"Covers a broad range of subjects that undergraduates in the discipline should be familiar and comfortable with upon graduation. From chapters on the scientific method and fundamental research concepts, to experimental design, sampling and statistical analysis, the text offers an excellent introduction to the key concepts of geographical research. The content is applicable for students at the beginning of their studies right through to planning and conducting dissertations. The book has also been of particular support in designing my level 1 and 2 tutorials which cover similar ground to several of the chapters." - Joseph Mallalieu, School of Geography, Leeds University "Montello and Sutton is one of the best texts I've used in seminars on research methodology. The text offers a clear balance of quantitative vs. qualitative and physical vs. human which I've found particularly valuable. The chapters on research ethics, scientific communication, information technologies and data visualization are excellent." - Kenneth E. Foote, Department of Geography, University of Colorado at Boulder This is a broad and integrative introduction to the conduct and interpretation of scientific research, covering both geography and environmental studies. Written for undergraduate and postgraduate students, it: Explains both the conceptual and the technical aspects of research, as well as all phases of the research process Combines approaches in physical geography and environmental science, human geography and human-environment relations, and geographic and environmental information techniques (such as GIS, cartography, and remote sensing) Combines natural and social scientific approaches common to subjects in geography and environmental studies Includes case studies of actual research projects to demonstrate the breadth of approaches taken It will be core reading for students studying scientific research methods in geography, environmental studies and related disciplines such as planning and earth science.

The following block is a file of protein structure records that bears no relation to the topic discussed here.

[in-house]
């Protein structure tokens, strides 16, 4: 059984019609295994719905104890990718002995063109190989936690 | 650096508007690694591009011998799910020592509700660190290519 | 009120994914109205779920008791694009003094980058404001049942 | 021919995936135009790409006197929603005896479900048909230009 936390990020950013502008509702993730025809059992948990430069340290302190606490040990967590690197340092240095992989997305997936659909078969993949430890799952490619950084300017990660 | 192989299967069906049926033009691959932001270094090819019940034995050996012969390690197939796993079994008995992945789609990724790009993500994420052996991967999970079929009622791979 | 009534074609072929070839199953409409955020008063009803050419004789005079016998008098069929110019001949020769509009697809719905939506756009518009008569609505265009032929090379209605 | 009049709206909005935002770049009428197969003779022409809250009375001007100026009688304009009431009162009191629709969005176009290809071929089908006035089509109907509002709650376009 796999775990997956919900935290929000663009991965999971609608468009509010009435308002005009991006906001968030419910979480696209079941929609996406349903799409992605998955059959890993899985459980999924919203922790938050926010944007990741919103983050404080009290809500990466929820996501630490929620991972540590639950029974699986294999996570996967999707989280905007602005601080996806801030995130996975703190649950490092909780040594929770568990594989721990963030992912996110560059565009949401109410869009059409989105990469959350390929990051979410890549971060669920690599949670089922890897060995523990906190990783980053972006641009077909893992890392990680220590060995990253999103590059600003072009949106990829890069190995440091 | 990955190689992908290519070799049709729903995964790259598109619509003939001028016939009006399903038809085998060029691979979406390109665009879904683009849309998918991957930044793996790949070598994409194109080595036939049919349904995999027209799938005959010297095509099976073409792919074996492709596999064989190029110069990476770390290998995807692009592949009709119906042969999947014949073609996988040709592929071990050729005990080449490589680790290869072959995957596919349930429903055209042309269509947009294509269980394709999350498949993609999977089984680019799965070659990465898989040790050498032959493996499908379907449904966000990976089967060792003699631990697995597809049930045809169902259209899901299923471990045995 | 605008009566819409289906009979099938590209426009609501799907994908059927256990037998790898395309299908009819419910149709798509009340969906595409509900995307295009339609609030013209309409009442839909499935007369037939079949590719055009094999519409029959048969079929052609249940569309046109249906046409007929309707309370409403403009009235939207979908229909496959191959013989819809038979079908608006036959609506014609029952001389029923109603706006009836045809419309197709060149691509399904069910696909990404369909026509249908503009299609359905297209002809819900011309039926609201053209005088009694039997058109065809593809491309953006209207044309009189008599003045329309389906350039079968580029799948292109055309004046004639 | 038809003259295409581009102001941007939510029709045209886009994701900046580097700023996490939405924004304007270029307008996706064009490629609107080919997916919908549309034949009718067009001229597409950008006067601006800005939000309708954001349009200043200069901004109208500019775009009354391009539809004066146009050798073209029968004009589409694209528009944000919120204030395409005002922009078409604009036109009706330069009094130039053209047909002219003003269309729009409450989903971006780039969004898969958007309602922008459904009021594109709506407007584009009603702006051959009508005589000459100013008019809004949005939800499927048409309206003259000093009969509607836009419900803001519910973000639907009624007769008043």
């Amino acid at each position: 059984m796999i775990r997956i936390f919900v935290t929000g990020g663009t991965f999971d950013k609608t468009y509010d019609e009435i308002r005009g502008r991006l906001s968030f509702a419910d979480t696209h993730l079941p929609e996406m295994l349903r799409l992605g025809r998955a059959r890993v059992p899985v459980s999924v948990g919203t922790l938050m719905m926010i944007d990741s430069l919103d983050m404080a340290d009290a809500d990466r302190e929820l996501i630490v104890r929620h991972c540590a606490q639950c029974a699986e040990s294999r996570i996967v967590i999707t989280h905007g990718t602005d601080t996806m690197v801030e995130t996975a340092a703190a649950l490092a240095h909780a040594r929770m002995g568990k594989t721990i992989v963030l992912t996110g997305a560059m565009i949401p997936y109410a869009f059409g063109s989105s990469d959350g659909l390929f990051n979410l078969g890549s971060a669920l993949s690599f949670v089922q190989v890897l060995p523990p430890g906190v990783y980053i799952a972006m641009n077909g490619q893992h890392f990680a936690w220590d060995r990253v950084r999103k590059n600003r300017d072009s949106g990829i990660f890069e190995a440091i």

The world around us is continually being shaped by science, and by society’s relationship to it. In recent years sociologists have been increasingly preoccupied with the latter, and now in this fascinating book, Massimiano Bucchi provides a brief introduction to this topical issue. Bucchi provides clear and unassuming summaries of all the major theoretical positions within the sociology of science, illustrated with many fascinating examples. Theories covered include Thomas Kuhn's theory of scientific change, the sociology of scientific knowledge, actor-network theory, and the social construction of technology. The second half of the book looks at recent public controversies over the role of science in the modern world including: * the Sokal affair, otherwise known as the science wars * debates over public understanding of science, such as global warming and genetically modified food * the implications of the human genome project. This much needed introduction to a rapidly growing area brings theory alive and will be essential reading for all students of the sociology of science.
A landmark anthology of writing in the burgeoning new field of science studies, this collection features contributions by some of the most prominent scientific thinkers, speaking to the nature of science and knowledge across time, genders, and cultures.